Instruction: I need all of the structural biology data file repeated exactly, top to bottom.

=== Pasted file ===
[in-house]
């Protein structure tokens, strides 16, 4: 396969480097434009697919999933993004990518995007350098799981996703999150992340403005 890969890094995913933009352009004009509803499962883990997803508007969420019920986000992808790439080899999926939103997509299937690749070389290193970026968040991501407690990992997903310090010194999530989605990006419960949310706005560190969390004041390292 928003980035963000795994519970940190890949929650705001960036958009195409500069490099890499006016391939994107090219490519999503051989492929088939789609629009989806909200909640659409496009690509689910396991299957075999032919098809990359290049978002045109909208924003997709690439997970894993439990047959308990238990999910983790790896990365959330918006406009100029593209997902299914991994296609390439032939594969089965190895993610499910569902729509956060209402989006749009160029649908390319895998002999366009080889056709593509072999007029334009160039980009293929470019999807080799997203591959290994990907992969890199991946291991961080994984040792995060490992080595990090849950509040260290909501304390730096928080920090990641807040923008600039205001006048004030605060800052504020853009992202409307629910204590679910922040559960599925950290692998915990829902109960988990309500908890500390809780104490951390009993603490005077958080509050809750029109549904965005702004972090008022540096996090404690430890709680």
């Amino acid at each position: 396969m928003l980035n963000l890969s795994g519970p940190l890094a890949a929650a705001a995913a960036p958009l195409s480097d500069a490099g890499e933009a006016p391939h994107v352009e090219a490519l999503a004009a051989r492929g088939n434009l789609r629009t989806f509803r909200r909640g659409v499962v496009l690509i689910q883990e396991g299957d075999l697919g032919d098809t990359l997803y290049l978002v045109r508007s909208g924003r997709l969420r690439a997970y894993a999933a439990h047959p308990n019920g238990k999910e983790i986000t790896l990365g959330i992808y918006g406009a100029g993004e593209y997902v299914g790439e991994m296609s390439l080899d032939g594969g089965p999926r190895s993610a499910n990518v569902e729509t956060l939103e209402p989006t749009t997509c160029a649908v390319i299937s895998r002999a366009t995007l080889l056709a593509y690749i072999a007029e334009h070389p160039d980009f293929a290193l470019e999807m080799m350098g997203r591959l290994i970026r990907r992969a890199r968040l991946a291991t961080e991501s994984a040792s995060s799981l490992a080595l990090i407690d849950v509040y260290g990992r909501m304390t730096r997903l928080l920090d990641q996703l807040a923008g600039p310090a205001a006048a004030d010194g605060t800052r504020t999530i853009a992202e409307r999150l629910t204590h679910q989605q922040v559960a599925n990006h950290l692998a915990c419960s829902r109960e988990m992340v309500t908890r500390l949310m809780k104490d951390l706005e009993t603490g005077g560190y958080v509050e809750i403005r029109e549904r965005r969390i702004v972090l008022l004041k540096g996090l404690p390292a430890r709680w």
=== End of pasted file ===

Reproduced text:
[in-house]
């Protein structure tokens, strides 16, 4: 396969480097434009697919999933993004990518995007350098799981996703999150992340403005 890969890094995913933009352009004009509803499962883990997803508007969420019920986000992808790439080899999926939103997509299937690749070389290193970026968040991501407690990992997903310090010194999530989605990006419960949310706005560190969390004041390292 928003980035963000795994519970940190890949929650705001960036958009195409500069490099890499006016391939994107090219490519999503051989492929088939789609629009989806909200909640659409496009690509689910396991299957075999032919098809990359290049978002045109909208924003997709690439997970894993439990047959308990238990999910983790790896990365959330918006406009100029593209997902299914991994296609390439032939594969089965190895993610499910569902729509956060209402989006749009160029649908390319895998002999366009080889056709593509072999007029334009160039980009293929470019999807080799997203591959290994990907992969890199991946291991961080994984040792995060490992080595990090849950509040260290909501304390730096928080920090990641807040923008600039205001006048004030605060800052504020853009992202409307629910204590679910922040559960599925950290692998915990829902109960988990309500908890500390809780104490951390009993603490005077958080509050809750029109549904965005702004972090008022540096996090404690430890709680």
């Amino acid at each position: 396969m928003l980035n963000l890969s795994g519970p940190l890094a890949a929650a705001a995913a960036p958009l195409s480097d500069a490099g890499e933009a006016p391939h994107v352009e090219a490519l999503a004009a051989r492929g088939n434009l789609r629009t989806f509803r909200r909640g659409v499962v496009l690509i689910q883990e396991g299957d075999l697919g032919d098809t990359l997803y290049l978002v045109r508007s909208g924003r997709l969420r690439a997970y894993a999933a439990h047959p308990n019920g238990k999910e983790i986000t790896l990365g959330i992808y918006g406009a100029g993004e593209y997902v299914g790439e991994m296609s390439l080899d032939g594969g089965p999926r190895s993610a499910n990518v569902e729509t956060l939103e209402p989006t749009t997509c160029a649908v390319i299937s895998r002999a366009t995007l080889l056709a593509y690749i072999a007029e334009h070389p160039d980009f293929a290193l470019e999807m080799m350098g997203r591959l290994i970026r990907r992969a890199r968040l991946a291991t961080e991501s994984a040792s995060s799981l490992a080595l990090i407690d849950v509040y260290g990992r909501m304390t730096r997903l928080l920090d990641q996703l807040a923008g600039p310090a205001a006048a004030d010194g605060t800052r504020t999530i853009a992202e409307r999150l629910t204590h679910q989605q922040v559960a599925n990006h950290l692998a915990c419960s829902r109960e988990m992340v309500t908890r500390l949310m809780k104490d951390l706005e009993t603490g005077g560190y958080v509050e809750i403005r029109e549904r965005r969390i702004v972090l008022l004041k540096g996090l404690p390292a430890r709680w």